Wednesday , 6 July 2022
Makeshift explosive devices are basically expected to stir up sensation, even when they don’t go off. The concerned device could eventually have damaged a wall and easily caused some casualties. But does the threat really happen to be as serious as argued by security forces seemingly overwhelmed by the dangerously growing number of security issues? If it wasn’t, accordingly responding to a fictional threat would fortunately not take much on police forces overstretched enough as they are.

Terrorism, is it? Enough with fairytales

A makeshift bomb can be defined as a technical explosive device designed for the sake of causing destruction and casualties eventually. Comparable devices have recently gone off in Mogadishu, the capital city of what was once the Somali state. According to police forces’ reports, a couple of explosions of cars stationed in front of the national theater has claimed, as expected, at least nine casualties.
Without any attempt to praise terrorism, the attacks in Mogadishu may rightfully be called a genuine terror attack. A small device failing to burst, or causing less damage than fireworks does not deserve the same title actually. Words like “bomb” and “terrorism” may be introduced, considering that none but the security forces seem terrorized by the events, yet their speech filled with chaos and fear was completely unnecessary, unless fear was supposed to be injected to the others…
Dead duck! The capital city’s inhabitants do not seem much impressed by small bomb noise, and not remotely interested in what uniformed official’s pleas. As an evidence of this matter of fact, the capital city’s central place of Analakely, an alleged potential target to terror attacks, has been remaining as full as before. Teenagers keep on gathering on and roaming across the central place as nothing ever happened… out of lack of prudence or lack of care… it does not matter anymore. One thing can definitely be held for granted: terror has gone down like a lead balloon.
So what about the security forces’ joint command’s speech? It is mainly held as show based on a faked threat expected by security forces to take people’s minds off the genuine security issues, with which they increasingly struggle to cope. Following his superior’s example,  Colonel Florens Rakotomahanina produced one of General Richard Ravalomanana’s political speeches to make the situation clear. According to the CIRGN’s number one in Antananarivo, those people previously entitled to an amnesty must have not been relinquished, for they must be the year 2009’s terror attacks’ masterminds. Such a position makes it clear that the security forces, devoted to the transitional leadership from scratch, are emphatically standing against any further amnesty.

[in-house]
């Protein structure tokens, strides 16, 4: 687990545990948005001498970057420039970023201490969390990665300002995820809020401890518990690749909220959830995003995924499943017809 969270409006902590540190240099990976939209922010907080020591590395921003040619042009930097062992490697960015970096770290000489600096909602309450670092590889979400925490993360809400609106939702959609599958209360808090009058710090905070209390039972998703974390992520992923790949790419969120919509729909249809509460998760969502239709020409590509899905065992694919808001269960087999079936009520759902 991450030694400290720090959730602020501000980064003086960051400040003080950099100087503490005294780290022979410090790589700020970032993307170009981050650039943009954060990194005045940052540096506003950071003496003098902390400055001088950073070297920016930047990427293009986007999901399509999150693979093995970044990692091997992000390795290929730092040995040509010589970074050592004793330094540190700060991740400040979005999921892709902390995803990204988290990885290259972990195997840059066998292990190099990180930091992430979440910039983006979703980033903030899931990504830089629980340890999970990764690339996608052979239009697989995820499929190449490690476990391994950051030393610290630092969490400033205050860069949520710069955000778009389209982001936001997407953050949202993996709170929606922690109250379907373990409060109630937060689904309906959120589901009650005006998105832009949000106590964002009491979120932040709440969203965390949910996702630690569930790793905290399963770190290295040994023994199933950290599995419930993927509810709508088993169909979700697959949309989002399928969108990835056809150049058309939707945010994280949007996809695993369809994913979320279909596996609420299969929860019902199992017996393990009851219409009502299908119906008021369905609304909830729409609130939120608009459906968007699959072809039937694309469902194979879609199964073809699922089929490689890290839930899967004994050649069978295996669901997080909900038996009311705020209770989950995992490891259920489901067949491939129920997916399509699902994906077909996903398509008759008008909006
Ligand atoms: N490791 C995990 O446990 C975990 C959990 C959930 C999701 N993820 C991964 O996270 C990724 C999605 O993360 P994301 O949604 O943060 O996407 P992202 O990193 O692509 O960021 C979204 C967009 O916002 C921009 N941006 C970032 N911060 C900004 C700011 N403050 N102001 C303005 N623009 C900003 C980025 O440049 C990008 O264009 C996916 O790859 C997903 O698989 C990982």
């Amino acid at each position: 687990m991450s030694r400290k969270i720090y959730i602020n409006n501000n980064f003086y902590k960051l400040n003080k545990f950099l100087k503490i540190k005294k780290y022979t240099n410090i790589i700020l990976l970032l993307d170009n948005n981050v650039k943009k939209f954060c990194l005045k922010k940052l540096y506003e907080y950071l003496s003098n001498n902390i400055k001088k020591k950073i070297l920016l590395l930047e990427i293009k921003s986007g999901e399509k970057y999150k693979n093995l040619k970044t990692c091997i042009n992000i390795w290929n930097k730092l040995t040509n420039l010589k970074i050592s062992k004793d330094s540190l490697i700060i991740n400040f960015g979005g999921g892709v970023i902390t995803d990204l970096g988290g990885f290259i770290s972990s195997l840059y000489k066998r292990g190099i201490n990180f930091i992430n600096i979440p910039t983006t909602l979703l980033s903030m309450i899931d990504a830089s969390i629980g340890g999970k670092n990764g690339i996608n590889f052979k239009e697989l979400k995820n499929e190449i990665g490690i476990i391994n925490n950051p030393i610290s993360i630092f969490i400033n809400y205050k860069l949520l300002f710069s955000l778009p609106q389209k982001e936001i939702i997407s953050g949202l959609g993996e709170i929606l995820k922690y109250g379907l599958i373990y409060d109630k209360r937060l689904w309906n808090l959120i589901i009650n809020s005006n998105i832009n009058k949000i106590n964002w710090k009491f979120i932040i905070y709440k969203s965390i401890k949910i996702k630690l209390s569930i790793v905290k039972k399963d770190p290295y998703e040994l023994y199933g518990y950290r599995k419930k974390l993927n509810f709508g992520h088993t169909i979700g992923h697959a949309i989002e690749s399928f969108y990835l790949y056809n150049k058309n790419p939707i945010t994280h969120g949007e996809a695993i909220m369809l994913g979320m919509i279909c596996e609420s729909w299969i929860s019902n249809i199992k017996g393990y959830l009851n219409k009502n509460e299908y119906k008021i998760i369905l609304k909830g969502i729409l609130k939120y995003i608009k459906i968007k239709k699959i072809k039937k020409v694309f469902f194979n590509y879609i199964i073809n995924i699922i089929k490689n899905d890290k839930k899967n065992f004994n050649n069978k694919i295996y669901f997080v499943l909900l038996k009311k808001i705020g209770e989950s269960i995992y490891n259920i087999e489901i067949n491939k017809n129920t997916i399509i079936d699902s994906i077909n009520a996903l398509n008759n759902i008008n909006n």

According to the police forces, someone had laid a claim for the terror attacks, namely a mysterious activist group serving a certain National Sovereignty Front, which symbolically targeted the French Hotel and cultural center, both located in Analakely, for the sake of denouncing France’s grip on Madagascar’s destiny.
From 2009 on, makeshift explosive devices have been fulfilling a certain political duty. The Colonel Richard Ravalomanana, promoted out of gratitude to the rank of general four years later, meant by that time that the terrorist, who never really ended behind bars, were having 3000 bombs ready to serve. The HAT was pointing at the president ousted by its putsch.
Yet, the putsch maker and his supporters were far from hovering high above every suspicion. Whenever a highly relevant meeting or a deal could not get skirted around, this kind of fictional terror attack popped up to provide some shadow of legitimacy to the stranded ruling power.
Now the trick seems to have lost its efficiency. Crying wolf will not help any longer. Not even France can be expected to shut its embassy’s doors in face of this, as the United States did at the end of the year 2013’s Ramadan